I struggle with the lack of understanding about basic economic principles in our school staffrooms. Most teachers and their unions don't seem to understand the rationale behind charter schools.
They are about freedom of choice for parents and students in providing alternative options to mainstream schools. Teachers and their unions seem fearful of this possible competition. They may be trying to protect their exceptional pay and conditions.
Charter schools can select whoever they want to teach in their schools. They will be judged by their performance. If they fail to perform they will be closed. They are subject to market discipline and greater accountability than the average state school. I am looking forward to their first set of external results under NCEA, due about now. Good information and hard data is essential in consumer decision-making in the marketplace.
State education's monolithic nature frustrates some. Charter schools offer a flexibility lacking in mainstream schools crippled by the need to employ teachers who meet professional standards.
Charter schools can employ people who choose not to get degrees or teaching qualifications or meet the professional requirements of the current Teachers' Council. They give freedom of choice to people who can't, or don't want to undergo formal teacher training but still want to be involved in education and mix with young people. Given the recent spate of abuse cases by qualified registered teachers, maybe it makes sense to allow unqualified people into the classroom.
Few Kiwis have heard of Sione Vailea. He should be a hero of freedom to choose in this country. He single-handedly challenged the monopoly power of the dentistry profession in New Zealand. In 2013 he was charged with operating as a dentist while lacking professional qualifications. He had performed teeth extractions and filled cavities for many low-income families in South Auckland.
He had provided these low-income families with greater freedom of choice. I am surprised that his noble efforts were largely unheralded by fellow advocates of free markets and consumer choice. He was possibly New Zealand's first charter dentist and a martyr of the free market.
As a partially sighted individual I am a frequent user of taxi services. This industry has been deregulated and is one of the most competitive markets in New Zealand. It is the epitome of freedom of choice for consumers.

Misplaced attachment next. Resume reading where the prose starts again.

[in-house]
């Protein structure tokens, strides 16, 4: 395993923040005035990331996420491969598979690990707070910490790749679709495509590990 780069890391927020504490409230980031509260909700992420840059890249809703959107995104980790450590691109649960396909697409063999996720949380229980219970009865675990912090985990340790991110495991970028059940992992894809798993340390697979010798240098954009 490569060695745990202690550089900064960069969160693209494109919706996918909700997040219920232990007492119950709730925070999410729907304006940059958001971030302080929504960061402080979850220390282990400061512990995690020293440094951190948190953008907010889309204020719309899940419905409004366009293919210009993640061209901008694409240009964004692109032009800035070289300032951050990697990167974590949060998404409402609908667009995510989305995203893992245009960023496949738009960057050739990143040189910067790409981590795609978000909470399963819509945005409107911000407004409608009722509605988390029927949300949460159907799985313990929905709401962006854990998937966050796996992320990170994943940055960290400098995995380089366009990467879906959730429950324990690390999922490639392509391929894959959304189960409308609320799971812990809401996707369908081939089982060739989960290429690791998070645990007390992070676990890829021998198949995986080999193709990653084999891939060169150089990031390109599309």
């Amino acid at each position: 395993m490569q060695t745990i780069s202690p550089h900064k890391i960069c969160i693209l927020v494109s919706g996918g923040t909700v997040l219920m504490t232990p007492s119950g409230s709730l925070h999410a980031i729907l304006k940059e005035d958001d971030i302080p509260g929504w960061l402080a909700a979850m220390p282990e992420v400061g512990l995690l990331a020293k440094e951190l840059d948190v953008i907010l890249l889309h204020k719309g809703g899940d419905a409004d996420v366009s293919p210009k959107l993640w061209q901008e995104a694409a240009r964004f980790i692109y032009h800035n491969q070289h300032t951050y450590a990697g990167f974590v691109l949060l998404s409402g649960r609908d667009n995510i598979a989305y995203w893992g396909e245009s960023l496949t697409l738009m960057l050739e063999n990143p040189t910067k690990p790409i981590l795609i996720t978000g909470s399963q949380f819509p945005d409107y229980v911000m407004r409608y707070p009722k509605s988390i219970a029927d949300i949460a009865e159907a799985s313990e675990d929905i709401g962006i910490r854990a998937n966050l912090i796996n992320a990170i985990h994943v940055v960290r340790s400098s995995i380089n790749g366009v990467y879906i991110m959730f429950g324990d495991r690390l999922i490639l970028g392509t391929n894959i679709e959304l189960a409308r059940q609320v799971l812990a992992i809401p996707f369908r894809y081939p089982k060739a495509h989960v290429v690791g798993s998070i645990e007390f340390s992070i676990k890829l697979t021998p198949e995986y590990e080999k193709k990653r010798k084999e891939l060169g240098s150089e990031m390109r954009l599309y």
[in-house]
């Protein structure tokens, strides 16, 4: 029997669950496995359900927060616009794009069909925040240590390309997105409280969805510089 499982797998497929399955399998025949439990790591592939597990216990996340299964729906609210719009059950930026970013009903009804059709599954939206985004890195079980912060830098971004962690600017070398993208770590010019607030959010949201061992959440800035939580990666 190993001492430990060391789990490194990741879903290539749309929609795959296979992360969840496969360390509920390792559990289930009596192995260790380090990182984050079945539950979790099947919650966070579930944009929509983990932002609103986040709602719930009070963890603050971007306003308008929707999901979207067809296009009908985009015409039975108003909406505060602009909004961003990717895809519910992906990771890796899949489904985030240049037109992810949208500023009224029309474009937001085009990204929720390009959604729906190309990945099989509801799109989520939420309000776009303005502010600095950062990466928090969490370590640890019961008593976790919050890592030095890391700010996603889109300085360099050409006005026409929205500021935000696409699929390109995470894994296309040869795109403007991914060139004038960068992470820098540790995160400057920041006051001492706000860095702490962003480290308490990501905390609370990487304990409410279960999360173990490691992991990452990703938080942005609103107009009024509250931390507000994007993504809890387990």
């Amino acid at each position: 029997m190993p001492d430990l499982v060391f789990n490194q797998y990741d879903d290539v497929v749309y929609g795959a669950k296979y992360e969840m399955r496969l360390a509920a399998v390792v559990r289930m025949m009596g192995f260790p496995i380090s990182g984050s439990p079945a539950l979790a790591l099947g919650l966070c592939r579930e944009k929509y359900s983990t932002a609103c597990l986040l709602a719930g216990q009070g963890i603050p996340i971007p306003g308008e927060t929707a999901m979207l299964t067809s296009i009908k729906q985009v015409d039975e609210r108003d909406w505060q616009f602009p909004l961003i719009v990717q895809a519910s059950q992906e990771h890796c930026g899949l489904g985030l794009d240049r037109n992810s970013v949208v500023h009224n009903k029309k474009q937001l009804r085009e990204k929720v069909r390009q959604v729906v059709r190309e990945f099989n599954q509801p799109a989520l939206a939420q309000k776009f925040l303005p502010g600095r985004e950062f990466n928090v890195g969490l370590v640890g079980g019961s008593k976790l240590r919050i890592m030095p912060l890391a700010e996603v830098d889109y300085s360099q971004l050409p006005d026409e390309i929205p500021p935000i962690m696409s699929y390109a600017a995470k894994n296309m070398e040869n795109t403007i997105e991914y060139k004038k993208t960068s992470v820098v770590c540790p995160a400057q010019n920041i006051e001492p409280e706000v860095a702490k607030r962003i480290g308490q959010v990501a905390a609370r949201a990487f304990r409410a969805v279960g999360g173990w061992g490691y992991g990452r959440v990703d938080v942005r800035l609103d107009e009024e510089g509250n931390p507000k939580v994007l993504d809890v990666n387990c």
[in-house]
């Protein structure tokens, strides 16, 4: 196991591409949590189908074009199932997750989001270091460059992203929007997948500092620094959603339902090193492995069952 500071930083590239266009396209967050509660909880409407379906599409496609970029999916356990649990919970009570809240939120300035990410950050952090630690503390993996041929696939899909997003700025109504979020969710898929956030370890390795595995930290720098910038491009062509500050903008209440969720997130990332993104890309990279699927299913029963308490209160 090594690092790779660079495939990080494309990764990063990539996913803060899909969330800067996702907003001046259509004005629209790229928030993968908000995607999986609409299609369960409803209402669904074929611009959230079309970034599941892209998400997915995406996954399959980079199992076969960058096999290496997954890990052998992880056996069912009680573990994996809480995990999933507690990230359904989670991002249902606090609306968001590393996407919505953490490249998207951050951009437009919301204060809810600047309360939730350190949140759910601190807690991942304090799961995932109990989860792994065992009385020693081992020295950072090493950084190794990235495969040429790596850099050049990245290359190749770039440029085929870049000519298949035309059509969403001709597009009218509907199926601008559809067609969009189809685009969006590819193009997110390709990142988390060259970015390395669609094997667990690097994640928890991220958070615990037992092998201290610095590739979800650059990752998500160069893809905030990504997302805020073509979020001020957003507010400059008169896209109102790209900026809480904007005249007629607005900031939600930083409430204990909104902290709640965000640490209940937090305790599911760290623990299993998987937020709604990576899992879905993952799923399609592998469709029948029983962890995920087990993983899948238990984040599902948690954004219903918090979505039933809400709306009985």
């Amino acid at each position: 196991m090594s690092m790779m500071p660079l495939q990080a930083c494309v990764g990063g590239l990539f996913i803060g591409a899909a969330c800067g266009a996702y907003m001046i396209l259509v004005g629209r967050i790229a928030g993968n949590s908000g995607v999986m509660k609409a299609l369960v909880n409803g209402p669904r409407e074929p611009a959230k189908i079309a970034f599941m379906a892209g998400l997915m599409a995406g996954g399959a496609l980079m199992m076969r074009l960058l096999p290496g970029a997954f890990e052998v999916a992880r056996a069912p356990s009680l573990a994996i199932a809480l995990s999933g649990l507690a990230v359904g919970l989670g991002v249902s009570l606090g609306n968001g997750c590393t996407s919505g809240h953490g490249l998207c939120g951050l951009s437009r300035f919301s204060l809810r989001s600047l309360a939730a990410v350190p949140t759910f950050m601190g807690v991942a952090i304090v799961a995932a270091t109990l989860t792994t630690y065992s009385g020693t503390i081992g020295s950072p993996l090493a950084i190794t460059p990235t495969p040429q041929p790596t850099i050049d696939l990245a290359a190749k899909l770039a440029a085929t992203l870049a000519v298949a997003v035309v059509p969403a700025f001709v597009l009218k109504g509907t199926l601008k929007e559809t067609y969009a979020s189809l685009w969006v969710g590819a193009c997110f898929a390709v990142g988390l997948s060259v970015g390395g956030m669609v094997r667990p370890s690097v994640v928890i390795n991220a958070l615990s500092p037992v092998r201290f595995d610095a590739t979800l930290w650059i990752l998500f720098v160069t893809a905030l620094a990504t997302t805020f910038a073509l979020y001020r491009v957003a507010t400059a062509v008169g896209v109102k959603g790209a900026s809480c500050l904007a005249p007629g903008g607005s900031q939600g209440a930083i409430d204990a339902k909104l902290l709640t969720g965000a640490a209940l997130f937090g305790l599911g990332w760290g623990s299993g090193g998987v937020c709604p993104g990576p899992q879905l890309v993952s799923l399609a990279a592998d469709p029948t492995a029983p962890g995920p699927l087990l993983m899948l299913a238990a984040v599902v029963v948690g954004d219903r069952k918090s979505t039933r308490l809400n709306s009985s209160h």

Many drivers I have conversed with are highly qualified in their country of origin. They are qualified doctors, engineers, accountants or dentists in their own country. Yet they are prevented from plying their trades here because their qualifications are not recognised or they can't gain professional registration.
The charter school model provides a wonderful approach to giving consumers in New Zealand greater choice and lower prices for a wide variety of goods and services. If they prove to offer better value for NZ consumers of schooling then such a model could be applied to other professions such as medicine or dentistry.
People could enjoy cheaper doctor and dentist visits by exercising their freedom of choice. Competitive pressures and market forces would ensure substandard practitioners would eventually be forced from the market. Why should people's choices be limited by the entry requirements of professional bodies trying to maintain their vested interests?
Consumers should be able to eat cheaper home kill meat if they choose. The same for services provided by electricians, plumbers, builders and all other trades. Competitive markets and consumer choice would ensure bad butchers or dodgy electricians eventually get driven from the market.
People should have the option of having their houses built by cheaper builders rather than master builders. Much of the Auckland housing crisis is about a lack of freedom of choice. People should be allowed to build as and how they want on their own land unrestrained by resource consents and council rules.
NZ's education sector is fairly small. I have worked with several colleagues who have embraced the freedom to choose the charter schools model. I hope for the sake of their students that competitive forces and the magic of the market unleashed by charter schools dramatically improves their performance and accountability.
Peter Lyons teaches economics at St Peter's College in Epsom.
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